Yannick Pau, projectmanager Luxembourg Ministery of Environment, Climate and Sustainable Development

How does Luxembourg address the concepts of the circular economy and more specifically in the field of construction?  

In June 2022, the Luxembourg government adopted a law that amends the waste law from 2012. As a result, the notions of reuse and re-cycling are more present in the "waste" law, in order to privilege a more globalized management of waste and resources.  

This paradigm shift is also supported by two national strategies:  

- the "Zero Waste Strategy" ("Null Offall Lëtzebuerg"), which aims to adopt a forward-looking approach towards resource conservation through the principles of the circular economy, and  

- the "Strategy for a Circular Economy Luxembourg" which is part of the efforts to define a common vision for Luxembourg's transition to a fully circular country. The latter brings together tools for the authorities to accelerate the implementation of the circular economy at the national level across several sectors, including the construction sector.  

What concrete steps have been taken? What are the next steps? 

In Luxembourg, the construction sector is responsible for the largest part of the overall waste stream with 9 million tons generated in 2020. Considering that most of this waste is disposed of, it is important to avoid wasting resources that are largely non-renewable.  In order to address an element of this theme, concrete initiatives have been launched in close exchange with public and private actors. These initiatives are described below.  

A project of general technical clause (CTG) "deconstruction and demolition" has been developed in collaboration with the CRTI-B (Centre de Ressources des Technologies et de l'Innovation pour le Bâtiment), the LIST and several economic operators in the construction field. Its aim is to provide a practical tool to public actors, in order to align their deconstruction projects with the principles of the circular economy in the context of public procurement. Currently, actors from the field can test the implementation of these recommendations (without being mandatory). After this transitional phase, feedback will be collected in order to finalize and validate the draft GTC.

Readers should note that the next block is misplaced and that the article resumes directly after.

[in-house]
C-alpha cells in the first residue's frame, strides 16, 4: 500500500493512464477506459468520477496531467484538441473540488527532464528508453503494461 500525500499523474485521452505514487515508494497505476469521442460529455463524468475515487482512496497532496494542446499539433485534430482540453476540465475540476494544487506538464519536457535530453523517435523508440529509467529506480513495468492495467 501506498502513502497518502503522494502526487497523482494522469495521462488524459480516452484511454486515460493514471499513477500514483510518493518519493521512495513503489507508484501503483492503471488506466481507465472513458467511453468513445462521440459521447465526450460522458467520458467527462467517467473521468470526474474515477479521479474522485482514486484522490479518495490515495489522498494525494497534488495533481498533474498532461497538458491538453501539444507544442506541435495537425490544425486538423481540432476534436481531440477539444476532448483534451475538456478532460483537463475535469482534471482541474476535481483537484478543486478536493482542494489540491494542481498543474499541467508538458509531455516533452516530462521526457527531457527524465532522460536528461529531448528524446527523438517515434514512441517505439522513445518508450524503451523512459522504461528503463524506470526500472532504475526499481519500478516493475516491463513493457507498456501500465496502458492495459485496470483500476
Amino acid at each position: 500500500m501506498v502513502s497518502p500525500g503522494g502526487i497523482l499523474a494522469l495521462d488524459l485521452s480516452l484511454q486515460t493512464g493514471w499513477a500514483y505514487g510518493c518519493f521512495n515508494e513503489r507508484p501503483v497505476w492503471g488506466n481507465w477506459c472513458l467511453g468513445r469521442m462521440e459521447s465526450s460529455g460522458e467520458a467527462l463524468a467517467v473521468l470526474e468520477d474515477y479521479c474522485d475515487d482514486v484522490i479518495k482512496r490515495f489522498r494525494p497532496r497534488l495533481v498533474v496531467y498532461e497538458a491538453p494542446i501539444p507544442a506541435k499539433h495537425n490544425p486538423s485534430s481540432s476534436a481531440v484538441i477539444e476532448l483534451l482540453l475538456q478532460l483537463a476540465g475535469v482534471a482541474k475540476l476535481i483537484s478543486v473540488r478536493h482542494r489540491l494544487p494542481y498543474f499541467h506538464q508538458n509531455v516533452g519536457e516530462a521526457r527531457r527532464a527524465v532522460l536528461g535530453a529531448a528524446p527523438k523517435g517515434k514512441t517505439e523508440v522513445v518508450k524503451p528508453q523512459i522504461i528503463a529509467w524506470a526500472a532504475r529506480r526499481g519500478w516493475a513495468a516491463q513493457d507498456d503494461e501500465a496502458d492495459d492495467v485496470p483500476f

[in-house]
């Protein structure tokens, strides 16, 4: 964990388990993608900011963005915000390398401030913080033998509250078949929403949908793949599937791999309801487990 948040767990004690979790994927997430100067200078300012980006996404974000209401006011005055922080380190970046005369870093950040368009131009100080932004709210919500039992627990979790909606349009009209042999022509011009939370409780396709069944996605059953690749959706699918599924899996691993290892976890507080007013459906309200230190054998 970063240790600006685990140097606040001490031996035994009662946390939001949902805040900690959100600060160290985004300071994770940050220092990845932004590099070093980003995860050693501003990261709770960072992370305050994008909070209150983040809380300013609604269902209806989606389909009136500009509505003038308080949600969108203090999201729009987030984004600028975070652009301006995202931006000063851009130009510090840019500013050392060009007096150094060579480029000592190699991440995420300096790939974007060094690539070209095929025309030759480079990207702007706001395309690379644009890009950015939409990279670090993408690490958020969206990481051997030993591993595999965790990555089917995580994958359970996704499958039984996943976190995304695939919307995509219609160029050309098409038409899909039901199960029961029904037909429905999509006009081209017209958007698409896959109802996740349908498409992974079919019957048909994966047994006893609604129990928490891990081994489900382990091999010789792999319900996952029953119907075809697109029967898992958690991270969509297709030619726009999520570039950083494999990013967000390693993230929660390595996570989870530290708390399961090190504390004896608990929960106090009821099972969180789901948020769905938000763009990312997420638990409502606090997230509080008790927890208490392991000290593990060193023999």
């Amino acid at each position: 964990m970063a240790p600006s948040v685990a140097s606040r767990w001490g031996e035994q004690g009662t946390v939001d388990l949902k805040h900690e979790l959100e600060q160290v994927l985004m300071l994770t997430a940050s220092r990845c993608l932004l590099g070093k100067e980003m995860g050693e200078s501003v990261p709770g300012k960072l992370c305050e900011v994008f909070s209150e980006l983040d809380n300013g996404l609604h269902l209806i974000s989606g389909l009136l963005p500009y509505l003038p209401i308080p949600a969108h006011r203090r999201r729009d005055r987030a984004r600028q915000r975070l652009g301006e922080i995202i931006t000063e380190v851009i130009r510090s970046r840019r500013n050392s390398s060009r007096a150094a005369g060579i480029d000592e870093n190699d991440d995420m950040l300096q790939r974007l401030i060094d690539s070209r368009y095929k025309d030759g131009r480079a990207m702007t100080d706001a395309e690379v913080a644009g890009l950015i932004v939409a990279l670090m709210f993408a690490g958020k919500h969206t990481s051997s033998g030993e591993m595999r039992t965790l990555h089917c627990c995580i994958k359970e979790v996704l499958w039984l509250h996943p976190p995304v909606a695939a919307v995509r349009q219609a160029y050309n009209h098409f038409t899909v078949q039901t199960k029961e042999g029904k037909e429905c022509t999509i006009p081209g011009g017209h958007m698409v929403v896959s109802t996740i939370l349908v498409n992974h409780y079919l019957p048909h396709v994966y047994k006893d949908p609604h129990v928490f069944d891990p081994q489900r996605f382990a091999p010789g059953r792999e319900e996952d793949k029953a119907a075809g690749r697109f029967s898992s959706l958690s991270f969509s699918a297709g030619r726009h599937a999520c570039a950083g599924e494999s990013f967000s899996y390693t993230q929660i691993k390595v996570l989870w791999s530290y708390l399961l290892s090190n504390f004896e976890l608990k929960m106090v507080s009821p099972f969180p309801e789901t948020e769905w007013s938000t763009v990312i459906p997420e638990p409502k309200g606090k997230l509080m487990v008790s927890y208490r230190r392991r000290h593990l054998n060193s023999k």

The second document put in place this year is the guide for deconstruction which complements the CTG in order to facilitate its implementation by public actors and the adoption, in general, of good practices in deconstruction activities. The deconstruction guide contributes to the objectives of the national strategies, promoting not only deconstruction and selective sorting, but also the reuse of construction materials. 

In addition, in the context of the reduction of construction waste, the provisions of the waste law have been refined and even supplemented. Thus, the implementation of an "inventory of construction materials" prior to the deconstruction of a building, aims at identifying and carefully documenting the materials, their volumes and their locations, with a view to a better selective sorting and a possible reuse, which would also reduce the costs of conventional recycling. 

Finally, the implementation of a digital logbook of construction materials is planned for January 1, 2025. This will promote the management of buildings as a material bank, while facilitating the sustainable management of materials during the transformation of buildings, selective deconstruction, selective sorting and re-use. Through a field survey launched in the summer of 2022, we have involved the relevant stakeholders in the process in order to define the regulatory framework of this registry in a consensual manner. 

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